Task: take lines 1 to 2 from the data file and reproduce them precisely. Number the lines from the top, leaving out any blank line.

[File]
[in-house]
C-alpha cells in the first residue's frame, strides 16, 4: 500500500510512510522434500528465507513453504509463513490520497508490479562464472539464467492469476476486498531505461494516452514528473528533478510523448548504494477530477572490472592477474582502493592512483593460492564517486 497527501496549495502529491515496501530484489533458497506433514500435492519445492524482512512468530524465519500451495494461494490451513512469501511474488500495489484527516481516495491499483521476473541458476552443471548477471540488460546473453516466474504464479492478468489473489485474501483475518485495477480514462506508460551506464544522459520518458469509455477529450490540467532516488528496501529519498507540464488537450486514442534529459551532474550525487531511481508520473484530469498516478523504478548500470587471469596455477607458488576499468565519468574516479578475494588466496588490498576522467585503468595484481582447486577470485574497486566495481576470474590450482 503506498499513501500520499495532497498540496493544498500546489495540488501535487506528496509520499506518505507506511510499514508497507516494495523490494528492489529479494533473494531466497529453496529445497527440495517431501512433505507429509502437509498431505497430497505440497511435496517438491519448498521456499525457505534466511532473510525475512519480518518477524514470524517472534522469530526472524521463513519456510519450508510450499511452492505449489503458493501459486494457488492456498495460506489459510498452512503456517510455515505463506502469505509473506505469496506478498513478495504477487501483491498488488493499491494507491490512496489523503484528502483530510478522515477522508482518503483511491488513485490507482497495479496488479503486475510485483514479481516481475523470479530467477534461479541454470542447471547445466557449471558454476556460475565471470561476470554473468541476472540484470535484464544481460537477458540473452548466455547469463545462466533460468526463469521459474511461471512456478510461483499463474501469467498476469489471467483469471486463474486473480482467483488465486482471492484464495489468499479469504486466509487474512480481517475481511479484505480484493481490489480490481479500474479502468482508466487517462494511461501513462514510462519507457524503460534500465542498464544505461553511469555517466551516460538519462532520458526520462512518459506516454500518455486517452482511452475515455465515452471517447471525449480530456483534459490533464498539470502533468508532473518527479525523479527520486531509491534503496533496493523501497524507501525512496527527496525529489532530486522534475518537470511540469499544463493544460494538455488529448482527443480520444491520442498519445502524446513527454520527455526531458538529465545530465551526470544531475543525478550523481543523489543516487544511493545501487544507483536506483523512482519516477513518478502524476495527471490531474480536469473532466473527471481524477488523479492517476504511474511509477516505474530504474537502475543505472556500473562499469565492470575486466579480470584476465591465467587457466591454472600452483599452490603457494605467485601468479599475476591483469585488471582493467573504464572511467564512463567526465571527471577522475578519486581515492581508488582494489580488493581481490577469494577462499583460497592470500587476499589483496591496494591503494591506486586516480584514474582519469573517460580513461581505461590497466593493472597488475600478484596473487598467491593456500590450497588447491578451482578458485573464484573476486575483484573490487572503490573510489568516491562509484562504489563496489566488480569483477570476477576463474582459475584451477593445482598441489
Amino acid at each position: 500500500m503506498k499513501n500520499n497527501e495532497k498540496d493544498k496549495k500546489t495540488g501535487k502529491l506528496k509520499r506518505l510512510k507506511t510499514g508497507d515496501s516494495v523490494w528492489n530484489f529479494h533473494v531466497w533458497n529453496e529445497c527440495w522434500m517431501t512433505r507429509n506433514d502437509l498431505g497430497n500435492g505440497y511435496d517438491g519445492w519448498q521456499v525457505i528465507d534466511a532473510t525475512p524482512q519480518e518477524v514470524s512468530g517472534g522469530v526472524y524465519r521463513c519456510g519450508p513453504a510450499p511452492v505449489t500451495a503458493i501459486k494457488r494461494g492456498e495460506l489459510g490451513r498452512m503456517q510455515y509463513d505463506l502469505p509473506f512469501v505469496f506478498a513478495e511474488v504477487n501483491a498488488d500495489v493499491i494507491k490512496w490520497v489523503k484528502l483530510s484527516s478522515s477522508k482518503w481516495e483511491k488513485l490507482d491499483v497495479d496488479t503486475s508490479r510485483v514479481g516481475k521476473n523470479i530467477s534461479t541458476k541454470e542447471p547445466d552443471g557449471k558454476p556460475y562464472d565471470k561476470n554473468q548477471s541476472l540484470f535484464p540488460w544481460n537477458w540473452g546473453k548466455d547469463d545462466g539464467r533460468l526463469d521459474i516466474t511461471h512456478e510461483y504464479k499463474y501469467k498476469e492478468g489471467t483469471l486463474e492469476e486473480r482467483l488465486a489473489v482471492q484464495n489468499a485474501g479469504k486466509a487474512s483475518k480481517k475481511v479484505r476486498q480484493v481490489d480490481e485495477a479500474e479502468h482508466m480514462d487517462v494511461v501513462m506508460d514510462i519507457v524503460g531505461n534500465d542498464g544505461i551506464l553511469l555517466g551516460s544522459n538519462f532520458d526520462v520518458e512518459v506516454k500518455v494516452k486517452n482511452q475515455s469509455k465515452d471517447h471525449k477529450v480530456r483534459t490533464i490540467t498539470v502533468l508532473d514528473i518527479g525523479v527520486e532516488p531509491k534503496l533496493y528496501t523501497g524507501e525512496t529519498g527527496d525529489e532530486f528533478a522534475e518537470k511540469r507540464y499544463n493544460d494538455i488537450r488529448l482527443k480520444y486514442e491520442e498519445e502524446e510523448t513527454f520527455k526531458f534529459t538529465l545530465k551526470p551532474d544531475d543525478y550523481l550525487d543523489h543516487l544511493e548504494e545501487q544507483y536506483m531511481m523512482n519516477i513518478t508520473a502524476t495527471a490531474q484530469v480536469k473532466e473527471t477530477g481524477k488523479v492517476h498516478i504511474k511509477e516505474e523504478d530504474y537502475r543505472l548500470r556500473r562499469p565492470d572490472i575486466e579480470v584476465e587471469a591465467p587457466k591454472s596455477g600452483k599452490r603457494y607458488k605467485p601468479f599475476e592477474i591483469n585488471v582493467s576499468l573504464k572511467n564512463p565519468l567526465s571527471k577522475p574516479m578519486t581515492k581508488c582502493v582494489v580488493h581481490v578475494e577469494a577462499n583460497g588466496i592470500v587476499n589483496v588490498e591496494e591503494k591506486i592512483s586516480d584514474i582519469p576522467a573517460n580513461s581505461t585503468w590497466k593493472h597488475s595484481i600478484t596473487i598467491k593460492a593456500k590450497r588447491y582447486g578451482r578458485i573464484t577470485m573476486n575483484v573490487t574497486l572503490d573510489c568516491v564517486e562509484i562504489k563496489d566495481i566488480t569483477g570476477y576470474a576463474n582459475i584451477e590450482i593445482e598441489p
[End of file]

[in-house]
C-alpha cells in the first residue's frame, strides 16, 4: 500500500510512510522434500528465507513453504509463513490520497508490479562464472539464467492469476476486498531505461494516452514528473528533478510523448548504494477530477572490472592477474582502493592512483593460492564517486 497527501496549495502529491515496501530484489533458497506433514500435492519445492524482512512468530524465519500451495494461494490451513512469501511474488500495489484527516481516495491499483521476473541458476552443471548477471540488460546473453516466474504464479492478468489473489485474501483475518485495477480514462506508460551506464544522459520518458469509455477529450490540467532516488528496501529519498507540464488537450486514442534529459551532474550525487531511481508520473484530469498516478523504478548500470587471469596455477607458488576499468565519468574516479578475494588466496588490498576522467585503468595484481582447486577470485574497486566495481576470474590450482 503506498499513501500520499495532497498540496493544498500546489495540488501535487506528496509520499506518505507506511510499514508497507516494495523490494528492489529479494533473494531466497529453496529445497527440495517431501512433505507429509502437509498431505497430497505440497511435496517438491519448498521456499525457505534466511532473510525475512519480518518477524514470524517472534522469530526472524521463513519456510519450508510450499511452492505449489503458493501459486494457488492456498495460506489459510498452512503456517510455515505463506502469505509473506505469496506478498513478495504477487501483491498488488493499491494507491490512496489523503484528502483530510478522515477522508482518503483511491488513485490507482497495479496488479503486475510485483514479481516481475523470479530467477534461479541454470542447471547445466557449471558454476556460475565471470561476470554473468541476472540484470535484464544481460537477458540473452548466455547469463545462466533460468526463469521459474511461471512456478510461483499463474501469467498476469489471467483469471486463474486473480482467483488465486482471492484464495489468499479469504486466509487474512480481517475481511479484505480484493481490489480490481479500474479502468482508466487517462494511461501513462514510462519507457524503460534500465542498464544505461553511469555517466551516460538519462532520458526520462512518459506516454500518455486517452482511452475515455465515452471517447471525449480530456483534459490533464498539470502533468508532473518527479525523479527520486531509491534503496533496493523501497524507501525512496527527496525529489532530486522534475518537470511540469499544463493544460494538455488529448482527443480520444491520442498519445502524446513527454520527455526531458538529465545530465551526470544531475543525478550523481543523489543516487544511493545501487544507483536506483523512482519516477513518478502524476495527471490531474480536469473532466473527471481524477488523479492517476504511474511509477516505474530504474537502475543505472556500473562499469565492470575486466579480470584476465591465467587457466591454472600452483599452490603457494605467485601468479599475476591483469585488471582493467573504464572511467564512463567526465571527471577522475578519486581515492581508488582494489580488493581481490577469494577462499583460497592470500587476499589483496591496494591503494591506486586516480584514474582519469573517460580513461581505461590497466593493472597488475600478484596473487598467491593456500590450497588447491578451482578458485573464484573476486575483484573490487572503490573510489568516491562509484562504489563496489566488480569483477570476477576463474582459475584451477593445482598441489